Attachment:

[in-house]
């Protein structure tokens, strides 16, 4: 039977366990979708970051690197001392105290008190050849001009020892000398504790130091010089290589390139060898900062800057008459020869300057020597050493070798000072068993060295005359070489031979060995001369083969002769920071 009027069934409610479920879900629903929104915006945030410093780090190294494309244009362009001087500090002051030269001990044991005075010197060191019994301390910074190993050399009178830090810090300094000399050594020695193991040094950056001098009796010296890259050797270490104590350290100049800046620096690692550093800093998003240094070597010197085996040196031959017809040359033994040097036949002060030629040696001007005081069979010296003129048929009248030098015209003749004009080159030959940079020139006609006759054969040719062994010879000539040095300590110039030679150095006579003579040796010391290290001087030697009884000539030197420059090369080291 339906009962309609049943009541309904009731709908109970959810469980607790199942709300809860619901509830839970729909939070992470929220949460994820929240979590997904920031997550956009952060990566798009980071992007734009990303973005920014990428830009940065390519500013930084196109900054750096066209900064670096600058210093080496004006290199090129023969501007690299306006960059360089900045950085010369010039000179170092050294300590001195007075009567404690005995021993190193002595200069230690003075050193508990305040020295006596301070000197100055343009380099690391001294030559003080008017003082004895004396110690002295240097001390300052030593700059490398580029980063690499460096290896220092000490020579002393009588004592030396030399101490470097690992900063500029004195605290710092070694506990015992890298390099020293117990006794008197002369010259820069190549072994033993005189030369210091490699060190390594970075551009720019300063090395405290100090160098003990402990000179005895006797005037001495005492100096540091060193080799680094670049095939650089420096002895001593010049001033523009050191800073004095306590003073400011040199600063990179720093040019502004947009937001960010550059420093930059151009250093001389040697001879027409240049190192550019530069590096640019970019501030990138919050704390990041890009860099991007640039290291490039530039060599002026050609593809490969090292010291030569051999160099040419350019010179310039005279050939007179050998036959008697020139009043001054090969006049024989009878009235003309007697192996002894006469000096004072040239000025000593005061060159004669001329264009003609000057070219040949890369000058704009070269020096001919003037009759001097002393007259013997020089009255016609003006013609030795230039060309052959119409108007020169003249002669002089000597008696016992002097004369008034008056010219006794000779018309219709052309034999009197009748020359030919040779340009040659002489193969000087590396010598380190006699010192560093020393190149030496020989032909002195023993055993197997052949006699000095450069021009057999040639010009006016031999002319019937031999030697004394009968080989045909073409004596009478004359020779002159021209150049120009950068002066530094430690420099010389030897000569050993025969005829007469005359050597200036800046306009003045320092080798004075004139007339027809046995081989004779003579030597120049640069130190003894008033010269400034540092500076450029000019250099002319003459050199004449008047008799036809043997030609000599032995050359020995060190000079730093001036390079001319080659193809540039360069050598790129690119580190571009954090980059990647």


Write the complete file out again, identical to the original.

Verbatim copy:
[in-house]
């Protein structure tokens, strides 16, 4: 039977366990979708970051690197001392105290008190050849001009020892000398504790130091010089290589390139060898900062800057008459020869300057020597050493070798000072068993060295005359070489031979060995001369083969002769920071 009027069934409610479920879900629903929104915006945030410093780090190294494309244009362009001087500090002051030269001990044991005075010197060191019994301390910074190993050399009178830090810090300094000399050594020695193991040094950056001098009796010296890259050797270490104590350290100049800046620096690692550093800093998003240094070597010197085996040196031959017809040359033994040097036949002060030629040696001007005081069979010296003129048929009248030098015209003749004009080159030959940079020139006609006759054969040719062994010879000539040095300590110039030679150095006579003579040796010391290290001087030697009884000539030197420059090369080291 339906009962309609049943009541309904009731709908109970959810469980607790199942709300809860619901509830839970729909939070992470929220949460994820929240979590997904920031997550956009952060990566798009980071992007734009990303973005920014990428830009940065390519500013930084196109900054750096066209900064670096600058210093080496004006290199090129023969501007690299306006960059360089900045950085010369010039000179170092050294300590001195007075009567404690005995021993190193002595200069230690003075050193508990305040020295006596301070000197100055343009380099690391001294030559003080008017003082004895004396110690002295240097001390300052030593700059490398580029980063690499460096290896220092000490020579002393009588004592030396030399101490470097690992900063500029004195605290710092070694506990015992890298390099020293117990006794008197002369010259820069190549072994033993005189030369210091490699060190390594970075551009720019300063090395405290100090160098003990402990000179005895006797005037001495005492100096540091060193080799680094670049095939650089420096002895001593010049001033523009050191800073004095306590003073400011040199600063990179720093040019502004947009937001960010550059420093930059151009250093001389040697001879027409240049190192550019530069590096640019970019501030990138919050704390990041890009860099991007640039290291490039530039060599002026050609593809490969090292010291030569051999160099040419350019010179310039005279050939007179050998036959008697020139009043001054090969006049024989009878009235003309007697192996002894006469000096004072040239000025000593005061060159004669001329264009003609000057070219040949890369000058704009070269020096001919003037009759001097002393007259013997020089009255016609003006013609030795230039060309052959119409108007020169003249002669002089000597008696016992002097004369008034008056010219006794000779018309219709052309034999009197009748020359030919040779340009040659002489193969000087590396010598380190006699010192560093020393190149030496020989032909002195023993055993197997052949006699000095450069021009057999040639010009006016031999002319019937031999030697004394009968080989045909073409004596009478004359020779002159021209150049120009950068002066530094430690420099010389030897000569050993025969005829007469005359050597200036800046306009003045320092080798004075004139007339027809046995081989004779003579030597120049640069130190003894008033010269400034540092500076450029000019250099002319003459050199004449008047008799036809043997030609000599032995050359020995060190000079730093001036390079001319080659193809540039360069050598790129690119580190571009954090980059990647």